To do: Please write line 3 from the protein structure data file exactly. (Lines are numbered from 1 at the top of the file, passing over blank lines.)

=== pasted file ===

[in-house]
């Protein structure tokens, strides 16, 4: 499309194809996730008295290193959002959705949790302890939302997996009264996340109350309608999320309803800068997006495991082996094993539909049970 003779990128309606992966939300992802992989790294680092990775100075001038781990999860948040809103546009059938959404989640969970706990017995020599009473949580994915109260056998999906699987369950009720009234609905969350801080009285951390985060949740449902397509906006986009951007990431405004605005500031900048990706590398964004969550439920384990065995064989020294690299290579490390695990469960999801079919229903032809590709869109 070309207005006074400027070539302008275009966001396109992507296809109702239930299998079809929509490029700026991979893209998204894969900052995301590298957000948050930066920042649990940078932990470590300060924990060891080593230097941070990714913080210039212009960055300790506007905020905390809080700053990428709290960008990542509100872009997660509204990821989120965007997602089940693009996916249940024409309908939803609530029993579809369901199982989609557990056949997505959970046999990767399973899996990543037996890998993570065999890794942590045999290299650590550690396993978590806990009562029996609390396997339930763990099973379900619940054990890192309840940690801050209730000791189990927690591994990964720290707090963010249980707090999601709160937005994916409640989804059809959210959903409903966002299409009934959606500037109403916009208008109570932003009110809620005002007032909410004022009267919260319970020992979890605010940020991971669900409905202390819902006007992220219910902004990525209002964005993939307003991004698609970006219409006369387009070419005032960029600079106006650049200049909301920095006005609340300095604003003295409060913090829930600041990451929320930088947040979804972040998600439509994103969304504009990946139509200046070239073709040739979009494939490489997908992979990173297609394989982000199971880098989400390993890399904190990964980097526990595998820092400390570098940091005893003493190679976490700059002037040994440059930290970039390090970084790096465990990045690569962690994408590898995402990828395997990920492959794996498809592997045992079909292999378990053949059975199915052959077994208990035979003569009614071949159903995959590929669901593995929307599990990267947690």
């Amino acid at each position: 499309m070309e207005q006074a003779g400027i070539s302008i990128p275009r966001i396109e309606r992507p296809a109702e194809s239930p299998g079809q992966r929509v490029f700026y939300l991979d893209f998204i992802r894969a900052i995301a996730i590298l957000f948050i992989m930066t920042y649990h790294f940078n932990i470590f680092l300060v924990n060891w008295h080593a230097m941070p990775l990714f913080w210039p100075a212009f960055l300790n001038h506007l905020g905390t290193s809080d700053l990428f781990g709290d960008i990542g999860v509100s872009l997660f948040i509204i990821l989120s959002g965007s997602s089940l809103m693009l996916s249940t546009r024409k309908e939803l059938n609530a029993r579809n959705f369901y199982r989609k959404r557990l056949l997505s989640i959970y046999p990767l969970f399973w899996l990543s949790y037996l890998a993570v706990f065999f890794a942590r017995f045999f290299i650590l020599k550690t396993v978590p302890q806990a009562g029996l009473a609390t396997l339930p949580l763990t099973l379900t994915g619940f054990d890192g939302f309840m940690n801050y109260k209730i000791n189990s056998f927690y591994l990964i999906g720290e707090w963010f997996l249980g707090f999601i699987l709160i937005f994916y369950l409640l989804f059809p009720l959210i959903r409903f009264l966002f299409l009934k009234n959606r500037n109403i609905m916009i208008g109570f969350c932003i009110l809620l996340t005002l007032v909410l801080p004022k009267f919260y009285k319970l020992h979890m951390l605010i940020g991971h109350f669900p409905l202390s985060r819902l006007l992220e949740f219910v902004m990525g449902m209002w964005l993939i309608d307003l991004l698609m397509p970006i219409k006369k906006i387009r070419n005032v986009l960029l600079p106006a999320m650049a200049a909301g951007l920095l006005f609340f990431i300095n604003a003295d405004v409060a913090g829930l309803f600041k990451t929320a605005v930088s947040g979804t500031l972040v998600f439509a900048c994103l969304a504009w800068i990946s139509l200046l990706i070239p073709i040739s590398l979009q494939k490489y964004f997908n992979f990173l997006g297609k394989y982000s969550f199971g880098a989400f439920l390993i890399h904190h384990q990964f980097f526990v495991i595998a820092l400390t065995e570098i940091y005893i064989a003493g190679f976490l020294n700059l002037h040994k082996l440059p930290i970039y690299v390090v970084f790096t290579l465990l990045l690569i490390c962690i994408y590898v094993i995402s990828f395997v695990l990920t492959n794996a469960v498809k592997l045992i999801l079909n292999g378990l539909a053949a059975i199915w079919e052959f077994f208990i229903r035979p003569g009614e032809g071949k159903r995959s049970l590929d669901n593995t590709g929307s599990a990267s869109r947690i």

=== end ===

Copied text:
């Amino acid at each position: 499309m070309e207005q006074a003779g400027i070539s302008i990128p275009r966001i396109e309606r992507p296809a109702e194809s239930p299998g079809q992966r929509v490029f700026y939300l991979d893209f998204i992802r894969a900052i995301a996730i590298l957000f948050i992989m930066t920042y649990h790294f940078n932990i470590f680092l300060v924990n060891w008295h080593a230097m941070p990775l990714f913080w210039p100075a212009f960055l300790n001038h506007l905020g905390t290193s809080d700053l990428f781990g709290d960008i990542g999860v509100s872009l997660f948040i509204i990821l989120s959002g965007s997602s089940l809103m693009l996916s249940t546009r024409k309908e939803l059938n609530a029993r579809n959705f369901y199982r989609k959404r557990l056949l997505s989640i959970y046999p990767l969970f399973w899996l990543s949790y037996l890998a993570v706990f065999f890794a942590r017995f045999f290299i650590l020599k550690t396993v978590p302890q806990a009562g029996l009473a609390t396997l339930p949580l763990t099973l379900t994915g619940f054990d890192g939302f309840m940690n801050y109260k209730i000791n189990s056998f927690y591994l990964i999906g720290e707090w963010f997996l249980g707090f999601i699987l709160i937005f994916y369950l409640l989804f059809p009720l959210i959903r409903f009264l966002f299409l009934k009234n959606r500037n109403i609905m916009i208008g109570f969350c932003i009110l809620l996340t005002l007032v909410l801080p004022k009267f919260y009285k319970l020992h979890m951390l605010i940020g991971h109350f669900p409905l202390s985060r819902l006007l992220e949740f219910v902004m990525g449902m209002w964005l993939i309608d307003l991004l698609m397509p970006i219409k006369k906006i387009r070419n005032v986009l960029l600079p106006a999320m650049a200049a909301g951007l920095l006005f609340f990431i300095n604003a003295d405004v409060a913090g829930l309803f600041k990451t929320a605005v930088s947040g979804t500031l972040v998600f439509a900048c994103l969304a504009w800068i990946s139509l200046l990706i070239p073709i040739s590398l979009q494939k490489y964004f997908n992979f990173l997006g297609k394989y982000s969550f199971g880098a989400f439920l390993i890399h904190h384990q990964f980097f526990v495991i595998a820092l400390t065995e570098i940091y005893i064989a003493g190679f976490l020294n700059l002037h040994k082996l440059p930290i970039y690299v390090v970084f790096t290579l465990l990045l690569i490390c962690i994408y590898v094993i995402s990828f395997v695990l990920t492959n794996a469960v498809k592997l045992i999801l079909n292999g378990l539909a053949a059975i199915w079919e052959f077994f208990i229903r035979p003569g009614e032809g071949k159903r995959s049970l590929d669901n593995t590709g929307s599990a990267s869109r947690i």